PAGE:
Bless This Mess

The Go-Go's, sweethearts of pop, move beyond old sins

They do sound current and modern. And they don't. Perfect.

Belinda talks about what "good will" the band has engendered, why everyone's rooting for the band this go-round. I suggest to her that it has something to do with the fact that the band broke up on the uphill side of fame: Talk Show, with "Head Over Heels" and "Turn To You," was the band's best, far better than Beauty (most anything by anybody's better than the forced Vacation, released in 1982). If the Go-Go's had disbanded after the second record, maybe the audience would have just said good riddance. She agrees. She regrets the band broke up at all. It was just too much too soon, and they were too stupid to handle any of it.

"I don't know what could have been or what would have been or whatever, but I do regret that we were so young and overworked," she says. "And there were all these problems. I regret we didn't handle it. We didn't know how to communicate with each other, which is something we do really well now. With all the negativity and being so uncommunicative, the band could have had more years if we had handled it right and had taken a year off. It was just so out of control. It wasn't even about the drugs. It was just out of control--resentments, mostly, and things that could have been dealt with easily if we had taken a year off. We just had bad advice and management and guidance. It wasn't anybody's fault. That's just the way it was."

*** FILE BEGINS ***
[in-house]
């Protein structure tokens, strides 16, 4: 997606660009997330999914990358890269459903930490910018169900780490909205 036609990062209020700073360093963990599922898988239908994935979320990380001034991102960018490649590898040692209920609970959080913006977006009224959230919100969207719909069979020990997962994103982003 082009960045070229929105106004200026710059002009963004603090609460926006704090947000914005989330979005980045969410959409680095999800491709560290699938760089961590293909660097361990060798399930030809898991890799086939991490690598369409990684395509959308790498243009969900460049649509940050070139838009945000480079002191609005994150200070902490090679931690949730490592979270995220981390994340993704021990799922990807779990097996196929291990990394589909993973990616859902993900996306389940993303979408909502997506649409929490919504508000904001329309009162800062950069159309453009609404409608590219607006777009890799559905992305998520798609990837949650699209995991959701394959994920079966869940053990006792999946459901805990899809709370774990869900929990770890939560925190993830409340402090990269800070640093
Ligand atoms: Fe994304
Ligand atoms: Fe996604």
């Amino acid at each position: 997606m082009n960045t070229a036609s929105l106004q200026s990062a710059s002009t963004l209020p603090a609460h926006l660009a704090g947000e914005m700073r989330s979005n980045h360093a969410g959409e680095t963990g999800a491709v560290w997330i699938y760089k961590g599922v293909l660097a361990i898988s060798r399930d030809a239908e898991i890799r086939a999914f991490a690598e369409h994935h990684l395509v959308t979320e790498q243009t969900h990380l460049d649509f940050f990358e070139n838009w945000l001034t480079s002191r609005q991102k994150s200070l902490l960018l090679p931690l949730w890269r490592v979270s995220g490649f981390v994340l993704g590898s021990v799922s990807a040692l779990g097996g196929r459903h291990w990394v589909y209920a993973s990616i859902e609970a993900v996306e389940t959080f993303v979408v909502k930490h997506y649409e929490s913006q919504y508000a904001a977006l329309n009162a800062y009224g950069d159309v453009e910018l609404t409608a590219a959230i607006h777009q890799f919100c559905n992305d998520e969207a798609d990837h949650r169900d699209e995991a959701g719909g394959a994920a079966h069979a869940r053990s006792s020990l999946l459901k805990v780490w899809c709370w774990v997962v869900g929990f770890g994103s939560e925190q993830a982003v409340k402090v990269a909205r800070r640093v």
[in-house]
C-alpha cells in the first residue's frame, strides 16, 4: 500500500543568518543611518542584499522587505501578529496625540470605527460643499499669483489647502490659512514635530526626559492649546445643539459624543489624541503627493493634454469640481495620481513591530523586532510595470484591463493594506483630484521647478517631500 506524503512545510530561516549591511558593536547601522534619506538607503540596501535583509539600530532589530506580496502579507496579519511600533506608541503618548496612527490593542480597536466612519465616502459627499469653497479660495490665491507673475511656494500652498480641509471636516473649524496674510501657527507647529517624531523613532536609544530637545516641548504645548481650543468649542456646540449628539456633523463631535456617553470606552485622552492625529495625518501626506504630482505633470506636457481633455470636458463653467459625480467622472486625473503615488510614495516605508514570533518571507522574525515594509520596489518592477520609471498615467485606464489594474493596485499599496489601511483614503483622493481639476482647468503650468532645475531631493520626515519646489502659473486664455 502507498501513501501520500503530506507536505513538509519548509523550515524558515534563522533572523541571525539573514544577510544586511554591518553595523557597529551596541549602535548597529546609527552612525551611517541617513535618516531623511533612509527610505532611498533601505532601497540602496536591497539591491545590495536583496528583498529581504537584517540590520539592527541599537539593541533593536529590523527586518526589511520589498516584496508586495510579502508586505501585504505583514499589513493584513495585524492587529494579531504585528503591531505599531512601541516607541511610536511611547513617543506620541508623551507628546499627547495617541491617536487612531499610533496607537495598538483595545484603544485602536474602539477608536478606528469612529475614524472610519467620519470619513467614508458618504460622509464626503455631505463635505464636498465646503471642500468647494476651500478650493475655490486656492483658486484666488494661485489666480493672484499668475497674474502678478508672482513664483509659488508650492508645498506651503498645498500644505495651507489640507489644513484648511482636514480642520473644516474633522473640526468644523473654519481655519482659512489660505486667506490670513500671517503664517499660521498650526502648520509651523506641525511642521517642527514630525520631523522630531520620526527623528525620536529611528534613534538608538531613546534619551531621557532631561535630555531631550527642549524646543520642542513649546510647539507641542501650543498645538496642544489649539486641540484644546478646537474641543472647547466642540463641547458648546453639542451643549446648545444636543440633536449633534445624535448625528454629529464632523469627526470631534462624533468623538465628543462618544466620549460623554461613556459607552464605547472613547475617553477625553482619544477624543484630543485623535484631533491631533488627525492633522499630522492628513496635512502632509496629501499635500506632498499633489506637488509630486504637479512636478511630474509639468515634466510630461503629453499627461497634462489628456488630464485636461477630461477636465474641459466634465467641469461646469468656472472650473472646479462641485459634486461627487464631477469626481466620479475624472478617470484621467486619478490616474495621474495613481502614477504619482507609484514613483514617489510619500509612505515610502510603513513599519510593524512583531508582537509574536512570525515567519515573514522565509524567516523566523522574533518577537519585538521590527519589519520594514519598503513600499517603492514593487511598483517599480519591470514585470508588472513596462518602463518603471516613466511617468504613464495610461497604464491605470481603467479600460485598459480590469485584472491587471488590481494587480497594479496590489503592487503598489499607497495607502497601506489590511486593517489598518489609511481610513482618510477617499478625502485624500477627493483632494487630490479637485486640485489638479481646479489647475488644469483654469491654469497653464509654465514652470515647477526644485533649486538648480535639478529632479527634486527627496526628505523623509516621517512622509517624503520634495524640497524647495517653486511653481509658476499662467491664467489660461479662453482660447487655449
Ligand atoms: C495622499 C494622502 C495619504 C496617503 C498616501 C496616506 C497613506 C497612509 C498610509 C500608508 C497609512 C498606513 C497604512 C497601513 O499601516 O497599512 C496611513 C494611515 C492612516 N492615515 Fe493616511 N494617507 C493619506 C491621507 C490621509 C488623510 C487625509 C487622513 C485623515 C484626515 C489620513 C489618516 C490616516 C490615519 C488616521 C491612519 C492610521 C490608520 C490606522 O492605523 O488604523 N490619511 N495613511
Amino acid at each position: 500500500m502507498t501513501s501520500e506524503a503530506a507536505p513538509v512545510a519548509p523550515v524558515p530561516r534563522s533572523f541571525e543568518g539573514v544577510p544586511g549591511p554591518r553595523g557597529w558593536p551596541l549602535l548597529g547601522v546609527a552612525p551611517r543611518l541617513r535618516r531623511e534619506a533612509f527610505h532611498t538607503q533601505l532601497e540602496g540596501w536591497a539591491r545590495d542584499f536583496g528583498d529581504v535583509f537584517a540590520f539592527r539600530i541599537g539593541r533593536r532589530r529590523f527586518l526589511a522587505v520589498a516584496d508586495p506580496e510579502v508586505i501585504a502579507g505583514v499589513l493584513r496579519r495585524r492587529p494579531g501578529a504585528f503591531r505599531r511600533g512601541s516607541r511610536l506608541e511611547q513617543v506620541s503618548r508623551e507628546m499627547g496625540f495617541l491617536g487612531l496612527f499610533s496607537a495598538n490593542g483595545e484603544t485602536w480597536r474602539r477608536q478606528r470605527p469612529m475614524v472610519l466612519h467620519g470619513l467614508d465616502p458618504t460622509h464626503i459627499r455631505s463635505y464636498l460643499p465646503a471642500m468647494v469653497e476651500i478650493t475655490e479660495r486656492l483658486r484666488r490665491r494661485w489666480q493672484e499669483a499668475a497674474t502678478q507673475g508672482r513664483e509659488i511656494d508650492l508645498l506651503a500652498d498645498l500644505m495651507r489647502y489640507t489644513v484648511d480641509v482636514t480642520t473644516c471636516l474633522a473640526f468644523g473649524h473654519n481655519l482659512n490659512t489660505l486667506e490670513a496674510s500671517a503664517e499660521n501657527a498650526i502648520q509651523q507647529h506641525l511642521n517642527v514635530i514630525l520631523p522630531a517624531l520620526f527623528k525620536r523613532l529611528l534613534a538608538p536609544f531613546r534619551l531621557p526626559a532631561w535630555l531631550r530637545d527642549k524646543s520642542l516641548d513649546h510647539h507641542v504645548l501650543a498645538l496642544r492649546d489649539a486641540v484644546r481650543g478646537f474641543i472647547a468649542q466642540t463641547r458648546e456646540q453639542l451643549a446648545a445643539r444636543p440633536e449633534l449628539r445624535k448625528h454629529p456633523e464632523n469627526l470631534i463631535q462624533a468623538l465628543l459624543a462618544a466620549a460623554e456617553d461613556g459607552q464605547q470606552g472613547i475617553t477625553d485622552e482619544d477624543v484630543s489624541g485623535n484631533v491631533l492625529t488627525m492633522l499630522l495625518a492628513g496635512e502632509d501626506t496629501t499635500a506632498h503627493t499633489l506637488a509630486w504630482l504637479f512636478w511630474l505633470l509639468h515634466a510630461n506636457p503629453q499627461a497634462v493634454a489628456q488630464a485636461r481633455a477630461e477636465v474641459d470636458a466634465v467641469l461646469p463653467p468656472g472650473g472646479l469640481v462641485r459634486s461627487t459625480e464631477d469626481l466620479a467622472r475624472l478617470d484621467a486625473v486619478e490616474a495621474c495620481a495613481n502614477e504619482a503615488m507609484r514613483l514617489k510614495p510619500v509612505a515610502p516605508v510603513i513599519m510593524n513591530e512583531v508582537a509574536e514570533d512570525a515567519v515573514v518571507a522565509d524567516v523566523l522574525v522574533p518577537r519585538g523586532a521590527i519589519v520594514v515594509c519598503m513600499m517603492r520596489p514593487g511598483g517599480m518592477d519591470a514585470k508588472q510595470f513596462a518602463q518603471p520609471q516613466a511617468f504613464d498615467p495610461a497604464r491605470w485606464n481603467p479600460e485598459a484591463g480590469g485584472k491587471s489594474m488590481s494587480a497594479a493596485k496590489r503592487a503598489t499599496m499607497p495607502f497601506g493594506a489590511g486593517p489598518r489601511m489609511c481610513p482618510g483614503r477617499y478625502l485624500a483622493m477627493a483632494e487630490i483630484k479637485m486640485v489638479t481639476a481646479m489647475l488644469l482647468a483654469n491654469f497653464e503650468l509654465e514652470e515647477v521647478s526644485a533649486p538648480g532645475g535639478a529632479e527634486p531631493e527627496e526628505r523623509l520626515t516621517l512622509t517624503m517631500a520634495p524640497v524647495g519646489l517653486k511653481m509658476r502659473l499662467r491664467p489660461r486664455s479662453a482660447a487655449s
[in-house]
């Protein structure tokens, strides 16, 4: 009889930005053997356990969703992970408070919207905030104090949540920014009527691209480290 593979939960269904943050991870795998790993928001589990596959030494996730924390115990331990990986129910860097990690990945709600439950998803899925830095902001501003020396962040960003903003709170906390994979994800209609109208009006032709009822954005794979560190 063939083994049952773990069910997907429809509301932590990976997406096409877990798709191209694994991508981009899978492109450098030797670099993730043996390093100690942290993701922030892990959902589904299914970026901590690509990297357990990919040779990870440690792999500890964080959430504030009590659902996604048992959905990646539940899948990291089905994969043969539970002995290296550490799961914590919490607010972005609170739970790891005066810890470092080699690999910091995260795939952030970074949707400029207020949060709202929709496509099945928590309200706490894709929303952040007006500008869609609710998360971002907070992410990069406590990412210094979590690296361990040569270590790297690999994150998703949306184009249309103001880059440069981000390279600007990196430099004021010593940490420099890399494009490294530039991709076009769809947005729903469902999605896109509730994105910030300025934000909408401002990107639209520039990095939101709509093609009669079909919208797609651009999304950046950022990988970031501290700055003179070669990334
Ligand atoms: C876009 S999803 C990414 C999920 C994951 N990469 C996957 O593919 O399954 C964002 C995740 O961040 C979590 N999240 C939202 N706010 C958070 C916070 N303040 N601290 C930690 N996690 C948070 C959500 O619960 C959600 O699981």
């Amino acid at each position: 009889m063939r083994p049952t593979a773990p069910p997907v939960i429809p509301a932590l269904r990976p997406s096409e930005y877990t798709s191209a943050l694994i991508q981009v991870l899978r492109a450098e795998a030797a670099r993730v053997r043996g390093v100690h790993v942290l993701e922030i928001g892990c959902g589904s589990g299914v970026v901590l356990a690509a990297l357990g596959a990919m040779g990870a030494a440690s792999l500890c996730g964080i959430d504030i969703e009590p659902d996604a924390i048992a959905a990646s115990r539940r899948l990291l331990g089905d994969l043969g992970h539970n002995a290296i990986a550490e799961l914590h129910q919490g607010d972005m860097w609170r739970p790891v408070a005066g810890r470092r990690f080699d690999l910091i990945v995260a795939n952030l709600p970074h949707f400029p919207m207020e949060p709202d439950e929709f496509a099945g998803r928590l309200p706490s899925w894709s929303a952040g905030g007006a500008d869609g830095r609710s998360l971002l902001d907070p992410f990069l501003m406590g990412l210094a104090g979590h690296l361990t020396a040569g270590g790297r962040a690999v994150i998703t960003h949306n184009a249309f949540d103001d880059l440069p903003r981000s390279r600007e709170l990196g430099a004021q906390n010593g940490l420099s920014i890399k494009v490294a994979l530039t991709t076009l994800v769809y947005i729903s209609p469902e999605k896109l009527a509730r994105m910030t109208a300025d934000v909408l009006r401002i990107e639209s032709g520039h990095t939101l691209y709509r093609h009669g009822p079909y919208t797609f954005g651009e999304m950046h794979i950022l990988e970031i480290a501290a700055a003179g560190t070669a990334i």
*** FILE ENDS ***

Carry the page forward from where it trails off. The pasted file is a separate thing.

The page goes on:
Head over heels, still: The Go-Go’s return sounding everything, and nothing, like they did 20 years ago.
Chris Cuffaro
Head over heels, still: The Go-Go’s return sounding everything, and nothing, like they did 20 years ago.


The Go-Go's will perform May 18 at the Wildflower! Arts & Music Festival on Telecom Corridor, along Campbell Road and North Central Expressway in Richardson. Also performing are Collective Soul and Steppenwolf.

And the way it will stay--the past, frozen in amber (and on VH1). Forget about the book you've read and heard so much about in recent years. Forget about the movie, too--the debauched major motion picture about the life of girls go-going through men in hotels, on tour buses, wherever and anywhere. Belinda has no interest in rehashing the war stories again. Behind the Music squelched whatever interest she had in revisiting the past, not when there's a future ahead of this band for the first time in almost two decades.

"There are a lot of things that have never been talked about that people would find extremely interesting," she says. "But after this whole Behind the Music thing, I started thinking twice about airing dirty laundry and going into more detail and all that kind of stuff. To be honest, a movie and a film are way down on my list. There's just so much more to think about. At the end of the day, it's just: Who cares?

The one thing I liked about the Behind the Music was that it showed the origins of the band, and a lot of people think we came from a manufactured place, like a Spice Girls or Destiny's Child or something like that. But it was our concept. We did things our way. We had no idea how to play instruments, no idea how to write songs, and to come from that and then three years later have the No. 1 album in America? That's really weird. It was obviously meant to be."

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